Fareed speaks with Iranian President Hassan Rouhani about the case of Washington Post correspondent Jason Rezaian. Watch the full interview this Sunday at 10 a.m. and 1 p.m. ET on CNN.
Mr. President, I have one last question, and it's one I've asked you before. But please indulge me. Jason Rezaian, the correspondent for The Washington Post, and his wife, have both been arrested. Nobody knows what the charges are. Nobody knows why. Your own foreign minister has said that Jason is a good reporter. People have attested to you personally that he is a decent person.
I know you say it's with the judiciary and you can't comment. My question is, I'm trying to get at this a different way. Can you give us hope that this case will be dealt with fairly, with leniency and speedily – that this will be resolved quickly and that Jason will be able to come back to the United States?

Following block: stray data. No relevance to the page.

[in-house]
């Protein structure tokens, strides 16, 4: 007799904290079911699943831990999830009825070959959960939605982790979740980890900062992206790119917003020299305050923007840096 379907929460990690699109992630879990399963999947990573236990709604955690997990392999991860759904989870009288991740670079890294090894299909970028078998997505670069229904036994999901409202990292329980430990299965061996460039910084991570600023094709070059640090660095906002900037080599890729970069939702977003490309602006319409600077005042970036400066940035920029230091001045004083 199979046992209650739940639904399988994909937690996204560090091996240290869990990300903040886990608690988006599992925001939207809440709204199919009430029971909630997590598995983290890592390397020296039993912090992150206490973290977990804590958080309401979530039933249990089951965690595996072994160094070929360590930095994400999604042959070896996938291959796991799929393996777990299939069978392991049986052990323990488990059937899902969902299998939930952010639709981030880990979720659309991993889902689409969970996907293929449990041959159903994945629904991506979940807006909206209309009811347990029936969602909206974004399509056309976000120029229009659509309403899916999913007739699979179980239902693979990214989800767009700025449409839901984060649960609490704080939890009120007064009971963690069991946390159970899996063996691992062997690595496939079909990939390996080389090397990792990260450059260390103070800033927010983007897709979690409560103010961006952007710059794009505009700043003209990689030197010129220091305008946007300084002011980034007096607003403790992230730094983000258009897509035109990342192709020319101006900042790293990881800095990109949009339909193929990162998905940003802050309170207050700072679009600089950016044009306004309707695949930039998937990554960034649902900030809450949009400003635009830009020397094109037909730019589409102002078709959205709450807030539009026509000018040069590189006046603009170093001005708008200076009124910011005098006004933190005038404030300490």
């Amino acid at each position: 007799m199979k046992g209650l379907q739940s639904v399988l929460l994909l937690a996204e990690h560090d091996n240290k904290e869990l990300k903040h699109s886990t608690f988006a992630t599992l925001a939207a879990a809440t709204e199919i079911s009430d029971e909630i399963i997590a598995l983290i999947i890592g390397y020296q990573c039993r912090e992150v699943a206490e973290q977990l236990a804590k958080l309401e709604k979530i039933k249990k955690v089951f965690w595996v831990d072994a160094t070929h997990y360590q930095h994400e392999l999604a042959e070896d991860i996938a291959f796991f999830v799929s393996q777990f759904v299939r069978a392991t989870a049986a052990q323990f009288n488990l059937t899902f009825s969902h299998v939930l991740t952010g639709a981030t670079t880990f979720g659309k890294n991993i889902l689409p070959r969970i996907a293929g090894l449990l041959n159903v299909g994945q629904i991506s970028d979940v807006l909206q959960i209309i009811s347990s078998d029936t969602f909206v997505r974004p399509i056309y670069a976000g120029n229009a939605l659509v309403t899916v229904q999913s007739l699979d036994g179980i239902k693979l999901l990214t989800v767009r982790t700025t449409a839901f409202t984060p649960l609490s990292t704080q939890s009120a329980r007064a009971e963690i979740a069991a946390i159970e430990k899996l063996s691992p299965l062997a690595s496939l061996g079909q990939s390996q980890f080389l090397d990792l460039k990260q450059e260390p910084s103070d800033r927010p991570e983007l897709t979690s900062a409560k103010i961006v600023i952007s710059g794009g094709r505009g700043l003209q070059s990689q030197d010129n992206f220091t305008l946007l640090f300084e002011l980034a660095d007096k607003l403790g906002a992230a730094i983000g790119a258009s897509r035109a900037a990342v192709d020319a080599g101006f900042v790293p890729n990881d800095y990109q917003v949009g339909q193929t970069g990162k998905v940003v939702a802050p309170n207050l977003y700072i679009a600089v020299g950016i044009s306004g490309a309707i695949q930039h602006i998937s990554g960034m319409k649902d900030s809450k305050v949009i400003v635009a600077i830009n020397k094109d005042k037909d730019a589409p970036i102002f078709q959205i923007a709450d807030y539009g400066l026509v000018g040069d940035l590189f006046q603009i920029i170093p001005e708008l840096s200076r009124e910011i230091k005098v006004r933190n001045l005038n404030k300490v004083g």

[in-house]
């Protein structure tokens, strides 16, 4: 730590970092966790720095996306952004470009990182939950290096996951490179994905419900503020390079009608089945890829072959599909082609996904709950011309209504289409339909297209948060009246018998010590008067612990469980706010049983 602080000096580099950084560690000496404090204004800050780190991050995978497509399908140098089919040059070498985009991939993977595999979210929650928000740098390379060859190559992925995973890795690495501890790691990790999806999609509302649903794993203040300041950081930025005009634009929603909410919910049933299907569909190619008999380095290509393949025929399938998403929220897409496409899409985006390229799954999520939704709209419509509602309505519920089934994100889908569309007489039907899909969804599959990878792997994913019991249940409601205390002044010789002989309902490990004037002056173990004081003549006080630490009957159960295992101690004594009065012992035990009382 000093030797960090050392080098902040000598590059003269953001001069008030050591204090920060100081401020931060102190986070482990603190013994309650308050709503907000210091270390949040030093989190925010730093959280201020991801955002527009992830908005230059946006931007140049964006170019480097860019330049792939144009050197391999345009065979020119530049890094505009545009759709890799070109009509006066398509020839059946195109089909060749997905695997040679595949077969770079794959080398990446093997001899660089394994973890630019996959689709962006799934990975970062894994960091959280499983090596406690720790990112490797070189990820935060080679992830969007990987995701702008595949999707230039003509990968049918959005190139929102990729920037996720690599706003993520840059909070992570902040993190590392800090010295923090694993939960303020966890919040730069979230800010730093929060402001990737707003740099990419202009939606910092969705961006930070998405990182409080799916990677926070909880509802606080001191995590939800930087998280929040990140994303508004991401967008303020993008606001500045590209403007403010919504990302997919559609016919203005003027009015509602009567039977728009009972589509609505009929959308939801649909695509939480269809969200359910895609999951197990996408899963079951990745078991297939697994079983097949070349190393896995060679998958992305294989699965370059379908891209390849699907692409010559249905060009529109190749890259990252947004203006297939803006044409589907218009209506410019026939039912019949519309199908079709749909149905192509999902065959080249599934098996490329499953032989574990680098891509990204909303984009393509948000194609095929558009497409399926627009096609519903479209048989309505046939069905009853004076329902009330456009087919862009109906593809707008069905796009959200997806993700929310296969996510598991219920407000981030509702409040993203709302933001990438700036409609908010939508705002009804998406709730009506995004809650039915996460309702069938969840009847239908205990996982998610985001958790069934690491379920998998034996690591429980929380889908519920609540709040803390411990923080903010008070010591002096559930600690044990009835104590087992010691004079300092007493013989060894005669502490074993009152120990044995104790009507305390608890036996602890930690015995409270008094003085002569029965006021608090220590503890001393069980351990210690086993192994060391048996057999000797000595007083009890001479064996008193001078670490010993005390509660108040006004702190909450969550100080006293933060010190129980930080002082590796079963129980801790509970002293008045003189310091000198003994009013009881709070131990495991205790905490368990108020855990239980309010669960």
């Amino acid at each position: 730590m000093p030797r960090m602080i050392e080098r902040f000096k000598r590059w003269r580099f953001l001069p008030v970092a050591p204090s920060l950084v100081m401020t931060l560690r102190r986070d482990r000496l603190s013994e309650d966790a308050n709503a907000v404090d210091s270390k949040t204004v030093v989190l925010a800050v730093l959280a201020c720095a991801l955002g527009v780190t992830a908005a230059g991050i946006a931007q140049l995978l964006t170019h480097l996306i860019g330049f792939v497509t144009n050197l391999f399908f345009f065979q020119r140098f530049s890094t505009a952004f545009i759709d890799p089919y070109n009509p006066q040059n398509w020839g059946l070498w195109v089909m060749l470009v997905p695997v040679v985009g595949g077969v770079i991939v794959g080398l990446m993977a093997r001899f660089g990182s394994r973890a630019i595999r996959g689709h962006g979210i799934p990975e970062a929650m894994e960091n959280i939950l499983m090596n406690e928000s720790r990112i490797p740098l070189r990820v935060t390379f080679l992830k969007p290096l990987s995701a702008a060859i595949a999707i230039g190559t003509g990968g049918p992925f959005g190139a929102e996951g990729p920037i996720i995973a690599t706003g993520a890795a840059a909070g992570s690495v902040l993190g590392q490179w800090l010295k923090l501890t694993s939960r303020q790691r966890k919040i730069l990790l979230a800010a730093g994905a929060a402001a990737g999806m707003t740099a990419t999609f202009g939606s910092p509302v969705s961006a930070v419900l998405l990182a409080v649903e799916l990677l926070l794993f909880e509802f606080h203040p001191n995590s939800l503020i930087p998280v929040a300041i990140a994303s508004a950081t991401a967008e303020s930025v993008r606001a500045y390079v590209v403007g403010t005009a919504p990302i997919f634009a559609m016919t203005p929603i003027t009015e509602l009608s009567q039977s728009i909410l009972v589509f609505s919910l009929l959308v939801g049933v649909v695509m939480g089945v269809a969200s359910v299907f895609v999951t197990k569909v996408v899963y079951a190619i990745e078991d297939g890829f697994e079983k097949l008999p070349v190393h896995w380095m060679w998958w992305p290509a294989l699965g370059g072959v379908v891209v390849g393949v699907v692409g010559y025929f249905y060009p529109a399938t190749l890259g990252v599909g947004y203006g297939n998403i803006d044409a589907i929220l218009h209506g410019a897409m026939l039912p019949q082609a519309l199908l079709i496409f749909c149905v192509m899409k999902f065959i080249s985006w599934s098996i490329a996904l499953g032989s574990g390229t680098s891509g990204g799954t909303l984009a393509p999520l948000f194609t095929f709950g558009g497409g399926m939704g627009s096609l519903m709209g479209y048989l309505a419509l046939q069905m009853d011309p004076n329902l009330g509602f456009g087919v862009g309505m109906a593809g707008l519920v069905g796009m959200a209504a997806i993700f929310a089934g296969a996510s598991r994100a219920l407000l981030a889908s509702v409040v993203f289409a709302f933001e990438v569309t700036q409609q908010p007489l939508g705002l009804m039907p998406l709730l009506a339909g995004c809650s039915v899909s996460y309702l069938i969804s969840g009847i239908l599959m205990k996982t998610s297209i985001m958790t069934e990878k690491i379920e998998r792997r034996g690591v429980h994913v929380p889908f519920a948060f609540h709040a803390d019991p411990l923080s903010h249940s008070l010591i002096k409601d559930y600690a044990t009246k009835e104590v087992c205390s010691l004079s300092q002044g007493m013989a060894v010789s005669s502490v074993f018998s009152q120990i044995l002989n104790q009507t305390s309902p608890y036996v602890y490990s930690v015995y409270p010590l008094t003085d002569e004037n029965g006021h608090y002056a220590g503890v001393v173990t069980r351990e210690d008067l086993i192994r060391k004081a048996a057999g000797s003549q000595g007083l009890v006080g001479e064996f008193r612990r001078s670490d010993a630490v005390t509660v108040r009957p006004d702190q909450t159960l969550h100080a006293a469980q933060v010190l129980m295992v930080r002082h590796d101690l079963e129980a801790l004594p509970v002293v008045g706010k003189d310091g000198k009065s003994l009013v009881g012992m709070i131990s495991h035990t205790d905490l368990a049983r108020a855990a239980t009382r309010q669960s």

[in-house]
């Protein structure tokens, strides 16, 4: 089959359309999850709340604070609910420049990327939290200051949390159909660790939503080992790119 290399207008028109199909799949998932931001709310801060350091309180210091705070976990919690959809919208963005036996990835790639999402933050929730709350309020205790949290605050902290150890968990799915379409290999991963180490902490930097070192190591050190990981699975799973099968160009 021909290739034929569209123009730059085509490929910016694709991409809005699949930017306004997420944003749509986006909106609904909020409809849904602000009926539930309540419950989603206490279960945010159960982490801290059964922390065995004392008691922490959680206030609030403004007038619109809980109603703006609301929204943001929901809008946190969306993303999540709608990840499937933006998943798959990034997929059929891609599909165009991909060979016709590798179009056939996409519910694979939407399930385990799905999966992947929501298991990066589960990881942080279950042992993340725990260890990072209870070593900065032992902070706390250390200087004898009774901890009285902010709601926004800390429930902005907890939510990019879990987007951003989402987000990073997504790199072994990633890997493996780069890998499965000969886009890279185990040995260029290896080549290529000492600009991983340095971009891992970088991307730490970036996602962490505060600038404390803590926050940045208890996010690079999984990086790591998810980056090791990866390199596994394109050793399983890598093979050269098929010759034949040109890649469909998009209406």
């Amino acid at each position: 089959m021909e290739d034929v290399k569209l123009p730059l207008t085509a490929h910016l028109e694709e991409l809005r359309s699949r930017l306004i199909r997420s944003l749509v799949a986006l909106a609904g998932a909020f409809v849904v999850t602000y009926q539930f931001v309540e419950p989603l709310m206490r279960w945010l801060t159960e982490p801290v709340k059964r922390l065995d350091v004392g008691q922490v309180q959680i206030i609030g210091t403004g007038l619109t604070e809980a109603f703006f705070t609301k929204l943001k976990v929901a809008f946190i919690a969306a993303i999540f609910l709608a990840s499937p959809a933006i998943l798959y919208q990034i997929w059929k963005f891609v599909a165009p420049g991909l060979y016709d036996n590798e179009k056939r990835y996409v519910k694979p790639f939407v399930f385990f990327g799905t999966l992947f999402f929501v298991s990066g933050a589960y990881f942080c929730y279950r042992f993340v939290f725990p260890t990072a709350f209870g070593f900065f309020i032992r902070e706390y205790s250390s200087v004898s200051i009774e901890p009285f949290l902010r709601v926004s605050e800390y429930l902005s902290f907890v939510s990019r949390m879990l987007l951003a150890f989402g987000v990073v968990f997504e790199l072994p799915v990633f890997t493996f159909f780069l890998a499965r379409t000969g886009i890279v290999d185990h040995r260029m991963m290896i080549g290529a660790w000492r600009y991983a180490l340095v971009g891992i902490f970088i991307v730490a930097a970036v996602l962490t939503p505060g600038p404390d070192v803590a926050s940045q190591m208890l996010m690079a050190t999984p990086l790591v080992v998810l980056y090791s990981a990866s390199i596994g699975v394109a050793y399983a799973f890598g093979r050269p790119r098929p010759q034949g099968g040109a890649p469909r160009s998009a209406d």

Listen. Leniency and everything that you just went over, these are topics to be thought about or spoken of after the final judgment is rendered. And an individual who is brought up on any charges or detained or questioned, all of the different steps must be in accordance to the constitutions and the laws of the country.
If that individual has not committed any crimes, it will be determined that he or she or they are innocent and they will be freed. And it will be announced openly.
So we must not prematurely express opinions about a case file that hasn't reached the court yet. Sometimes the minister for judicial affairs sometimes does inquire a member of my cabinet, sometimes does inquire as to the conditions of those who are detained from time to time.
Will you make an inquiry from your office about their condition? It would, I think it would carry some weight.
Generally speaking, for everyone, what I said goes for everyone, not targeted towards a certain case file or a certain individual.